WASHINGTON — With violent crime on the upswing after more than a decade of decline, Congress is moving to boost federal support for local crime-fighting, which some law enforcement officials say has languished since the 2001 terrorist attacks.
Efforts are underway on Capitol Hill to revive a popular federal grant program begun in the Clinton administration that helped put nearly 200,000 new police officers on the streets in the 1990s. And a bipartisan group of senators is pushing sweeping legislation to expand federal involvement in combating gang violence and increasing prevention efforts in the most gang-infested cities, especially Los Angeles.
The initiatives have yet to produce any new law and have not been endorsed by the Bush administration.
But with recently released statistics showing that violent crime increased last year for the second straight year, law enforcement officials nationwide are increasingly calling for help and criticizing an administration they say has neglected domestic crime.
"We got it right in the 1990s. We can get it right again in the 21st century," Los Angeles Police Chief William J. Bratton said Tuesday on Capitol Hill, where he testified in favor of the gang bill. "But it is essential that the federal government reengage."
Bratton, who compared the federal government to a "one-eyed Cyclops" focused exclusively on international terrorism, was joined by Los Angeles Mayor Antonio Villaraigosa. Villaraigosa has increasingly made containing gang violence a central focus of his administration.
Atty. Gen. Alberto R. Gonzales, who last week announced his own crime initiatives, has consistently touted the administration's crime-fighting efforts. And he has downplayed the crime increases.
"Overall, national crime rates by historical standards are at very low levels," Gonzales said in a speech Friday at the Bureau of Alcohol, Tobacco, Firearms and Explosives. "In general, it doesn't appear that current data reveal nationwide trends."
But the increases threaten to become a political problem for the Republican administration and may give congressional Democrats an opportunity to seize the crime issue.
The FBI's annual report, released Monday, showed violent crime up 1.3% in 2006. Murders were up in eight of the nation's 10 largest cities, with Los Angeles and Dallas recording the only decreases. The 2006 numbers come on top of a 2.3% increase in violent crime in 2005, marking the first back-to-back increases since 1991 and 1992, when crime peaked toward the end of a national crack epidemic. Before 2005, violent crime fell every year except 2001, when there was a small uptick.
The causes for decreases -- in some communities to levels not seen in generations -- are still hotly debated among law enforcement officials, politicians and social scientists.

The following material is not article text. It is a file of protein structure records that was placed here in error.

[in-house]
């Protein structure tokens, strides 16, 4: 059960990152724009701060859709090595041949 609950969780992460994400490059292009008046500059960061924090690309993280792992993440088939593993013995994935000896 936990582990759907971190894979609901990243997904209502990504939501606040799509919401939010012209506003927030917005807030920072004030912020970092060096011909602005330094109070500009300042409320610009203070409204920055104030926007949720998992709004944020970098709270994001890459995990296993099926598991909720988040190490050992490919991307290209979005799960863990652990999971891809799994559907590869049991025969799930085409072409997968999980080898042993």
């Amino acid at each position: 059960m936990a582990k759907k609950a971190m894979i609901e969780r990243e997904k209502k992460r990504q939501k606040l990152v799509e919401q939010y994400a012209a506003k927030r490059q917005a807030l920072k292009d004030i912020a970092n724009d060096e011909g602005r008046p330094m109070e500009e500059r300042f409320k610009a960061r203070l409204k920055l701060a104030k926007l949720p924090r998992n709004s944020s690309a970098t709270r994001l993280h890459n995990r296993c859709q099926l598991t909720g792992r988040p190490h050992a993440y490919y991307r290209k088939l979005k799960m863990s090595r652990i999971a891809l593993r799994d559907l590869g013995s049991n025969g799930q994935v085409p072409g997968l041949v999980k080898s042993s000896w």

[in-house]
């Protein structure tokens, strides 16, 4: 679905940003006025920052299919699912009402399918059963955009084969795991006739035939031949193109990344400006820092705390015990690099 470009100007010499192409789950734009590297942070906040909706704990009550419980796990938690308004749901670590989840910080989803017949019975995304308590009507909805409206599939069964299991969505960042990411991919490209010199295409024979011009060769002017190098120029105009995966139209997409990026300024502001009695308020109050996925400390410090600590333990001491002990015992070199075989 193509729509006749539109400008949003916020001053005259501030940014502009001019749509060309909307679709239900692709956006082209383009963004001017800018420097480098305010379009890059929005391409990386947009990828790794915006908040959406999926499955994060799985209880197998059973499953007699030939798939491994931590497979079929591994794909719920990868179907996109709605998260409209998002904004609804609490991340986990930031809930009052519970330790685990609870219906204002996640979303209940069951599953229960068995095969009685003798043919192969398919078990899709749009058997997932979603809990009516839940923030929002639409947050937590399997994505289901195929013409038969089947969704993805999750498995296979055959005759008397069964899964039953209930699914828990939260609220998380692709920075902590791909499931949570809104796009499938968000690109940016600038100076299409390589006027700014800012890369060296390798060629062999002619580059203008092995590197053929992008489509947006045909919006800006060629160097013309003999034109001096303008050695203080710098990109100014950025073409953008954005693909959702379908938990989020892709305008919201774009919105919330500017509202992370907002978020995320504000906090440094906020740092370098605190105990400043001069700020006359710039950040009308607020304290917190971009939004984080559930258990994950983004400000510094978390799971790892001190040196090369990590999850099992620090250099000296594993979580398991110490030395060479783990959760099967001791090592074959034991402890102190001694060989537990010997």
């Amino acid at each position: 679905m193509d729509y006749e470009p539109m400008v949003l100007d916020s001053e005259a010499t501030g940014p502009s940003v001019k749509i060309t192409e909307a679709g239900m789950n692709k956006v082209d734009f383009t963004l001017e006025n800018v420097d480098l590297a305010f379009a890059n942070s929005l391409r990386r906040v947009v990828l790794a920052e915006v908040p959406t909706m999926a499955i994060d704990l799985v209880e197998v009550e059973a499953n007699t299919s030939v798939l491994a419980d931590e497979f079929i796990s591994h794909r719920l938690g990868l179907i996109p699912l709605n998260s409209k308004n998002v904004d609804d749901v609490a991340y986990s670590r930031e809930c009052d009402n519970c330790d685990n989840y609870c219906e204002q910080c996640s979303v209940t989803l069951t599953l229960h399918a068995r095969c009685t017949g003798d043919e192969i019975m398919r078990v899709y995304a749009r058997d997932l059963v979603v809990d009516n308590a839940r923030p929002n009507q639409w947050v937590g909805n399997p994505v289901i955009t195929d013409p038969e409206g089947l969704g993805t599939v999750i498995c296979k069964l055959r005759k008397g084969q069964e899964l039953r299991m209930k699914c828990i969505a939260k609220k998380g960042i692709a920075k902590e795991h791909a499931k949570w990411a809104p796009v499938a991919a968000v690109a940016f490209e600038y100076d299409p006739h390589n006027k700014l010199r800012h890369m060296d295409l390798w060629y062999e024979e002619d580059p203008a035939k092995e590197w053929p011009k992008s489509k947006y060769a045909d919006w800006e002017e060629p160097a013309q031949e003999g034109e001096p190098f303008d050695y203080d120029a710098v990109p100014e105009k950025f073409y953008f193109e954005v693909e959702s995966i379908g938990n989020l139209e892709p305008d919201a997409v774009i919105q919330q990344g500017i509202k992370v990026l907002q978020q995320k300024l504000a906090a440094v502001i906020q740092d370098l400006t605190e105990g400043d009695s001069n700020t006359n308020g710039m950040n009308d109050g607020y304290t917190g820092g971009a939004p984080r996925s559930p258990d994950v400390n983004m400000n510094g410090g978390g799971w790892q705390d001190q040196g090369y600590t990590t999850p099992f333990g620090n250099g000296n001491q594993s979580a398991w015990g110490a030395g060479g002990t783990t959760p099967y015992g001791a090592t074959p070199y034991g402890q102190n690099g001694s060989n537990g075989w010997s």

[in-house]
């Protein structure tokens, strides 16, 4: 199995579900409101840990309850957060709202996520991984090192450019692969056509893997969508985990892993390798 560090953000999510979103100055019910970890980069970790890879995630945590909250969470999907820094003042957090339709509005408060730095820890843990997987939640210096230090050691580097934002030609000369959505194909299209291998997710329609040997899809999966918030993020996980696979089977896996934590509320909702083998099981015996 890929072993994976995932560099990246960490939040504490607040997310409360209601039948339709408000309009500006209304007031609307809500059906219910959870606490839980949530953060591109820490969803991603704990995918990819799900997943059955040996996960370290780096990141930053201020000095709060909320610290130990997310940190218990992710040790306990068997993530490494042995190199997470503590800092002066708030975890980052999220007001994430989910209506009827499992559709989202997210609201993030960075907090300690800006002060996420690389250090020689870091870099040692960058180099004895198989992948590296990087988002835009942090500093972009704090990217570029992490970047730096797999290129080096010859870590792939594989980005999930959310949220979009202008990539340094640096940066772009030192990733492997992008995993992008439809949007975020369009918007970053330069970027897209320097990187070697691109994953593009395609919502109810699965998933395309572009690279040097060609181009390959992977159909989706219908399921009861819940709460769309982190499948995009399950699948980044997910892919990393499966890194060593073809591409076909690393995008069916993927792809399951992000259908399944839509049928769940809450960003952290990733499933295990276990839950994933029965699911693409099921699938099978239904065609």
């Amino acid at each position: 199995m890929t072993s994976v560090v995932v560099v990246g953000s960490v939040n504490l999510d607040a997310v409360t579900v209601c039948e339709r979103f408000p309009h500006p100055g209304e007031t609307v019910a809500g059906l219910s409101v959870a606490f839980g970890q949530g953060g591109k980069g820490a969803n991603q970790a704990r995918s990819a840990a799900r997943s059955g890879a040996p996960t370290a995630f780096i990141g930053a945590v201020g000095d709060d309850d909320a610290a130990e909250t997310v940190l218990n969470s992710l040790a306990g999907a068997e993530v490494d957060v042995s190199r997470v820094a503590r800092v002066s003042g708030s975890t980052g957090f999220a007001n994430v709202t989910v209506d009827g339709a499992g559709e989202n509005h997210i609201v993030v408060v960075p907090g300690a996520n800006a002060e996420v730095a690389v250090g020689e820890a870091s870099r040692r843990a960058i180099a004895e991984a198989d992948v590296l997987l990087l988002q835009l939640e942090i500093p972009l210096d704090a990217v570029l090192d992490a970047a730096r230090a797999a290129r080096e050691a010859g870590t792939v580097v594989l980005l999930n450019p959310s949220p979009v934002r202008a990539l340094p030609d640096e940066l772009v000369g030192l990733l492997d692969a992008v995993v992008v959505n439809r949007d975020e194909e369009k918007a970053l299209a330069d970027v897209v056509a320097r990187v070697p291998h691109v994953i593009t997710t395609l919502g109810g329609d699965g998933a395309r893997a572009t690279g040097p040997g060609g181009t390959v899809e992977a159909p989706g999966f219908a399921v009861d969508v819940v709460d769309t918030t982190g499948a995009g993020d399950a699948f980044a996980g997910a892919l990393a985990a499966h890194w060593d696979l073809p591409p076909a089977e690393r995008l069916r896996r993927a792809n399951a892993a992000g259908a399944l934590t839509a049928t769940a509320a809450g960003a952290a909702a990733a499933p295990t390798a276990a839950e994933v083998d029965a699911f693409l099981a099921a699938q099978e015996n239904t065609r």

But steady increases in the number of police officers patrolling the country's streets are partly credited.
And as federal financial support for hiring local law enforcement has stalled in recent years, critics in Congress and in law enforcement circles have increasingly placed blame for the bumps in violent crime on the federal government.
"This increase in crime in America, violent or otherwise, corresponds to the substantial decline in funding for local and state law enforcement from federal government assistance programs," the International Assn. of Chiefs of Police noted in a recent report on the president's proposed 2008 budget.
The association, one of the nation's leading law enforcement groups, criticized the Bush administration for reducing funding for two grant programs popular with local agencies, including the Community Oriented Policing Services program.
COPS helped fund nearly 200,000 new officers between 1995 and 2000 before it was scaled back in recent years, according to the nonpartisan Government Accountability Office, which also concluded that the program contributed to crime declines.
The Department of Justice disputes the connection between crime rates and federal contributions to local law enforcement, noting that the bulk of law enforcement funding comes from state and local sources.
But new legislation to fund crime fighting is nonetheless picking up momentum on Capitol Hill.
A bill by Sen. Joseph R. Biden Jr. (D-Del.) to ensure that the COPS program, which Biden worked to create in the early 1990s, again funds police hiring has passed the House and is awaiting a vote in the Senate.
And law enforcement groups are lining up behind legislation sponsored by Sen. Dianne Feinstein (D-Calif.) and more than 20 other Democratic and Republican lawmakers to make more than $1 billion available to combat gang violence nationwide.
The Feinstein bill, which would commit about $250 million to prevention and intervention programs, has also been endorsed by such groups as the Boys & Girls Clubs of America and Big Brothers Big Sisters. It is expected to come before the Senate Judiciary Committee next week.